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Google tells workers to be wary of AI chatbots

Alphabet has told its employees not to enter confidential information into Bard, the generative AI chatbot created and operated by Google, which Alphabet owns.

The company’s warning also extends to other chatbots, such as Microsoft-backed ChatGPT from OpenAI, Reuters reported on Thursday.

The AI-powered chatbots have generated huge interest in recent months due to their impressive ability to converse in a human-like way, write essays and reports, and even succeed in academic tests.

But Alphabet has concerns about its workers inadvertently leaking internal data via the tools.

In ongoing work to refine and improve the advanced AI technology, human reviewers may read the conversations that users have with the chatbots, posing a risk to personal privacy and also the potential exposure of trade secrets, the latter of which Alphabet appears to be particularly concerned about.

In addition, the chatbots are partly trained using users’ text exchanges, so with certain prompts, the tool could potentially repeat confidential information that it receives in those conversations to members of the public.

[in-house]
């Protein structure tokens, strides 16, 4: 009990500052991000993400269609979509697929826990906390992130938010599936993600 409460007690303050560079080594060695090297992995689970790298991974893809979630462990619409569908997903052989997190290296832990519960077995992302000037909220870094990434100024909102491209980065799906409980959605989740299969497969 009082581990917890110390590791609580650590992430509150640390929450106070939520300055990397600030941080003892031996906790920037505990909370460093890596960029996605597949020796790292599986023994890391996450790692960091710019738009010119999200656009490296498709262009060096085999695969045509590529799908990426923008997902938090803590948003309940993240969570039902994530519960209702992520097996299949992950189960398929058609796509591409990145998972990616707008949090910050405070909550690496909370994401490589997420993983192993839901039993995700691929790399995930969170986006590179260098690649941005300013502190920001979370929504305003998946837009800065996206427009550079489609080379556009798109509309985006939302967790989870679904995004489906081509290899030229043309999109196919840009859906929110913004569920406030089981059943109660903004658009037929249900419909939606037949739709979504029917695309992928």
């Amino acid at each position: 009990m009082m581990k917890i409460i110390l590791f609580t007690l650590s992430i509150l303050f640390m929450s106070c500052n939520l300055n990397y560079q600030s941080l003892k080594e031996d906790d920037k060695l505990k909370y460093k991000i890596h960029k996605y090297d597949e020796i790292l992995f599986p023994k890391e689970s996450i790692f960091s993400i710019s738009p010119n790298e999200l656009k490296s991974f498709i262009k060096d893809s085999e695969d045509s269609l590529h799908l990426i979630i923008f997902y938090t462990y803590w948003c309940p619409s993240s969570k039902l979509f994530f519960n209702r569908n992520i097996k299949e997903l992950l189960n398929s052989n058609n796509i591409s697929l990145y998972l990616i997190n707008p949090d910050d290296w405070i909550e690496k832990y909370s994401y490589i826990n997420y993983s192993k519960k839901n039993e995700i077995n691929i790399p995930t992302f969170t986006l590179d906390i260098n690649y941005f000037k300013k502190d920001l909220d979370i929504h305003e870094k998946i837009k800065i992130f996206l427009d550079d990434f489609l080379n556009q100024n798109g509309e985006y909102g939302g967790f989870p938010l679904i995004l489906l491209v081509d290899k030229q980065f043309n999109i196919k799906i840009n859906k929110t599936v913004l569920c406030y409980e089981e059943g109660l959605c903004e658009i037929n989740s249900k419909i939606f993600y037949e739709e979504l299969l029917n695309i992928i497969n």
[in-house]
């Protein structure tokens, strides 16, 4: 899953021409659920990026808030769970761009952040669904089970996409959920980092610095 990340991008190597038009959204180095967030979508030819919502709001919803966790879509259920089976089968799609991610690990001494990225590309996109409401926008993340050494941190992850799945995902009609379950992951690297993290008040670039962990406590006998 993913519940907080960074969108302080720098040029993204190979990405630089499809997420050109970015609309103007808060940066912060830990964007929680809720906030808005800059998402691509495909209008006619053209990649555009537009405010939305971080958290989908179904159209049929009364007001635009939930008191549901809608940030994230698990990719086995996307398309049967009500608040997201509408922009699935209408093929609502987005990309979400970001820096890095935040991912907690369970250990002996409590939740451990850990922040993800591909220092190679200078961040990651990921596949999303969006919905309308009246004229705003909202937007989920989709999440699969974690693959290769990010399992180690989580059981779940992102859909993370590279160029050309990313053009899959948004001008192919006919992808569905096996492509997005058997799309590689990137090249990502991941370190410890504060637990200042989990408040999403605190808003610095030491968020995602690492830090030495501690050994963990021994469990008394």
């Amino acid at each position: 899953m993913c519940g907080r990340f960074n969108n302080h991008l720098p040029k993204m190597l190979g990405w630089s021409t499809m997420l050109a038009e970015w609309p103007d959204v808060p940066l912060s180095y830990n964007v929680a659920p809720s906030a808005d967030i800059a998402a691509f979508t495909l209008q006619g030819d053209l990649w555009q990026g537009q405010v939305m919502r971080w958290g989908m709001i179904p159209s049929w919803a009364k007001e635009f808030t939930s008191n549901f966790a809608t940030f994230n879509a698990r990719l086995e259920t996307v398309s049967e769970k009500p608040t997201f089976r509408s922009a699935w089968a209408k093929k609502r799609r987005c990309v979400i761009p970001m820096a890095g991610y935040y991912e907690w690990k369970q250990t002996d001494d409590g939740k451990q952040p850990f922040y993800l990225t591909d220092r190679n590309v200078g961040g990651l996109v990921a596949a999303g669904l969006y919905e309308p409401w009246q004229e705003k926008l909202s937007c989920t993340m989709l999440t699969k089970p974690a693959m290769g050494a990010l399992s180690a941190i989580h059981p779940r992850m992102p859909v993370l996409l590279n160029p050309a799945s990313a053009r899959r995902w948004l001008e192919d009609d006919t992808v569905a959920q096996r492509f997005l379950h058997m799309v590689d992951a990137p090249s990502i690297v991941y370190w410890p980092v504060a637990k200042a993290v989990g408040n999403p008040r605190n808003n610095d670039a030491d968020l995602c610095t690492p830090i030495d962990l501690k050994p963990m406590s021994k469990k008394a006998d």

Like ChatGPT, Bard is now freely available for anyone to try. On its webpage, it warns users: “Please do not include information that can be used to identify you or others in your Bard conversations.”

It adds that Google collects “Bard conversations, related product usage information, info about your location, and your feedback,” and uses the data to improve Google products and services that include Bard.

Google says it stores Bard activity for up to 18 months, though a user can change this to three or 36 months in their Google account.

It adds that as a privacy measure, Bard conversations are disconnected from a Google account before a human reviewer sees them.

Reuters said that while Alphabet’s warning has been in place for a while, it recently expanded it, telling its workers to avoid using precise computer code generated by chatbots. The company told the news outlet that Bard can sometimes make “undesired code suggestions,” though the current iteration of the tool is still considered to be a viable programming aid.

Alphabet isn’t the only company to warn its employees about the privacy and security risks linked to using the chatbots. Samsung recently issued a similar instruction to its workers after a number of them fed sensitive semiconductor-related data into ChatGPT, and Apple and Amazon, among others, have reportedly also enacted a similar internal policy.

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Trevor Mogg
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